I shall exercise my body.  The Benedictines believe in hard, physical labour.  I am an urban apartment-dwelling middle-class Canadian.  I have no garden, no chickens, no building to maintain or to build.  Therefore, I shall discipline my body through exercise, chiefly through my bicycle and through walking almost everywhere.  I’ll ride my bike three to five times a week.

What else?  Buy no unneeded stuff — books, CDs, DVDs.  Don’t rent when it can be borrowed for free.  Don’t waste time watching it or reading it when there’s a better option.  Spend more time with people in pleasant occupation and company, less time simply entertaining oneself.  Continue weekly attendance at church; possibly add an extra to ensure I receive Eucharist.  Hunt down time for solitude.  Talk with Jennifer about how we might be able to spend time in service to others.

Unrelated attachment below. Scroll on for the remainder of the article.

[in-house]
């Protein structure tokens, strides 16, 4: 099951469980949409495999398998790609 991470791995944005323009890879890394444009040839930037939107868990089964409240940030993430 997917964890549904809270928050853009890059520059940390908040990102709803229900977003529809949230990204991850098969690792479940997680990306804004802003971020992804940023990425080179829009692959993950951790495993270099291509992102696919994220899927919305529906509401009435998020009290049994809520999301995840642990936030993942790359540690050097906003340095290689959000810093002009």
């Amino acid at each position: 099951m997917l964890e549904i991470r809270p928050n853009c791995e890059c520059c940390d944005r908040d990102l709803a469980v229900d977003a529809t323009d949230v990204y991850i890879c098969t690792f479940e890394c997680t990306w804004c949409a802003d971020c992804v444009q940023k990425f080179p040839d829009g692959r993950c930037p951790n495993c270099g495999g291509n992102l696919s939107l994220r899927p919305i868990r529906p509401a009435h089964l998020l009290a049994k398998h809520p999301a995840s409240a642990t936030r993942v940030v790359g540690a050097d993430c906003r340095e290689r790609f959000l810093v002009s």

Do you have any ideas how you and I can help start the ascetic revival of the 21st century?  If you think it’s already begun, show us where and how!

*The Lessons of St. Francis by John Michael Talbot; Celebration of DisciplinePrayer, and Devotional Classics by Richard J. Foster; The Inner Experience by Thomas Merton; Flirting with Monasticism by Karen E. Sloan; Finding God: The Way of St. Benedict by Esther de Waal; Ecstasy and Intimacy by Edith Humphrey, and other moderns.  The Life of St. Antony by St. Athanasius; The Life of St. Benedict by St. Gregory the Great; The Institutes and The Conferences by John Cassian; The Sayings of the Desert Fathers; The Life of Moses by St. Gregory of Nyssa; The Interior Castle by St. Teresa of Avila (well, most of it); The Dark Night of the Soul by St. John of the Cross; The Letters of Saint Antony the Great; the Historia Monachorum in Aegypto; The Praktikos & Chapters on Prayer by Evagrius Ponticus; The Rule of St. Augustine and other classics.